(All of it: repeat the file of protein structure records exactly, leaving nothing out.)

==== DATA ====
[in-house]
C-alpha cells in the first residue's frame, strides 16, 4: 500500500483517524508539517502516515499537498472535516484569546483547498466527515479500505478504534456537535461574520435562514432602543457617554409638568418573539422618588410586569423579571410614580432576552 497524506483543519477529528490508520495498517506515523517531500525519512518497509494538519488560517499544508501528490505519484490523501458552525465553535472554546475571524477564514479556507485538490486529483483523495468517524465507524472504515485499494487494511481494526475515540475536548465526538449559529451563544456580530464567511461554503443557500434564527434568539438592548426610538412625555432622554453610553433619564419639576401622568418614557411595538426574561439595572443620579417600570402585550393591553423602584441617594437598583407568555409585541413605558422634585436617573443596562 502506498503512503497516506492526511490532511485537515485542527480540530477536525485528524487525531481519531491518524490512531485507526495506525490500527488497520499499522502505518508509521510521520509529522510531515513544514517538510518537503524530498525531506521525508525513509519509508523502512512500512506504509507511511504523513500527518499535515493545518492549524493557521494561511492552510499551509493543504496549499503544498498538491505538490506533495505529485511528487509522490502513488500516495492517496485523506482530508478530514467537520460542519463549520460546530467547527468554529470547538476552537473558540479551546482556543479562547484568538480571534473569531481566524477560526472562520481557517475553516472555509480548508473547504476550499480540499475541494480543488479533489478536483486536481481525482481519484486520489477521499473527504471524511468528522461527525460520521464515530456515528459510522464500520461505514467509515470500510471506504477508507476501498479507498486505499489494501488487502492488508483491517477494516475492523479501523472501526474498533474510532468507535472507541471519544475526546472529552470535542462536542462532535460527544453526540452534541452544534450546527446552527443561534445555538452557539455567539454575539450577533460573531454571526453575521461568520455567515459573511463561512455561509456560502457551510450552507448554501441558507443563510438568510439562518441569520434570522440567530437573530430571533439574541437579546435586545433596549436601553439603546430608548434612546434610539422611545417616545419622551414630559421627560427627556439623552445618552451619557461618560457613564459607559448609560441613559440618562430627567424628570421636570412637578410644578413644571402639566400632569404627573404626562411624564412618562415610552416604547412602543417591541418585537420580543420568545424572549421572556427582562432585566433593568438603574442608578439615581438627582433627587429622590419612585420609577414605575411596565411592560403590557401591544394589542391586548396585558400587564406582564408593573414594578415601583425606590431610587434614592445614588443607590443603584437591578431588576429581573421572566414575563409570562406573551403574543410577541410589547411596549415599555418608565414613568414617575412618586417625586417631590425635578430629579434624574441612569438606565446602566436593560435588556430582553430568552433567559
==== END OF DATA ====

[in-house]
C-alpha cells in the first residue's frame, strides 16, 4: 500500500483517524508539517502516515499537498472535516484569546483547498466527515479500505478504534456537535461574520435562514432602543457617554409638568418573539422618588410586569423579571410614580432576552 497524506483543519477529528490508520495498517506515523517531500525519512518497509494538519488560517499544508501528490505519484490523501458552525465553535472554546475571524477564514479556507485538490486529483483523495468517524465507524472504515485499494487494511481494526475515540475536548465526538449559529451563544456580530464567511461554503443557500434564527434568539438592548426610538412625555432622554453610553433619564419639576401622568418614557411595538426574561439595572443620579417600570402585550393591553423602584441617594437598583407568555409585541413605558422634585436617573443596562 502506498503512503497516506492526511490532511485537515485542527480540530477536525485528524487525531481519531491518524490512531485507526495506525490500527488497520499499522502505518508509521510521520509529522510531515513544514517538510518537503524530498525531506521525508525513509519509508523502512512500512506504509507511511504523513500527518499535515493545518492549524493557521494561511492552510499551509493543504496549499503544498498538491505538490506533495505529485511528487509522490502513488500516495492517496485523506482530508478530514467537520460542519463549520460546530467547527468554529470547538476552537473558540479551546482556543479562547484568538480571534473569531481566524477560526472562520481557517475553516472555509480548508473547504476550499480540499475541494480543488479533489478536483486536481481525482481519484486520489477521499473527504471524511468528522461527525460520521464515530456515528459510522464500520461505514467509515470500510471506504477508507476501498479507498486505499489494501488487502492488508483491517477494516475492523479501523472501526474498533474510532468507535472507541471519544475526546472529552470535542462536542462532535460527544453526540452534541452544534450546527446552527443561534445555538452557539455567539454575539450577533460573531454571526453575521461568520455567515459573511463561512455561509456560502457551510450552507448554501441558507443563510438568510439562518441569520434570522440567530437573530430571533439574541437579546435586545433596549436601553439603546430608548434612546434610539422611545417616545419622551414630559421627560427627556439623552445618552451619557461618560457613564459607559448609560441613559440618562430627567424628570421636570412637578410644578413644571402639566400632569404627573404626562411624564412618562415610552416604547412602543417591541418585537420580543420568545424572549421572556427582562432585566433593568438603574442608578439615581438627582433627587429622590419612585420609577414605575411596565411592560403590557401591544394589542391586548396585558400587564406582564408593573414594578415601583425606590431610587434614592445614588443607590443603584437591578431588576429581573421572566414575563409570562406573551403574543410577541410589547411596549415599555418608565414613568414617575412618586417625586417631590425635578430629579434624574441612569438606565446602566436593560435588556430582553430568552433567559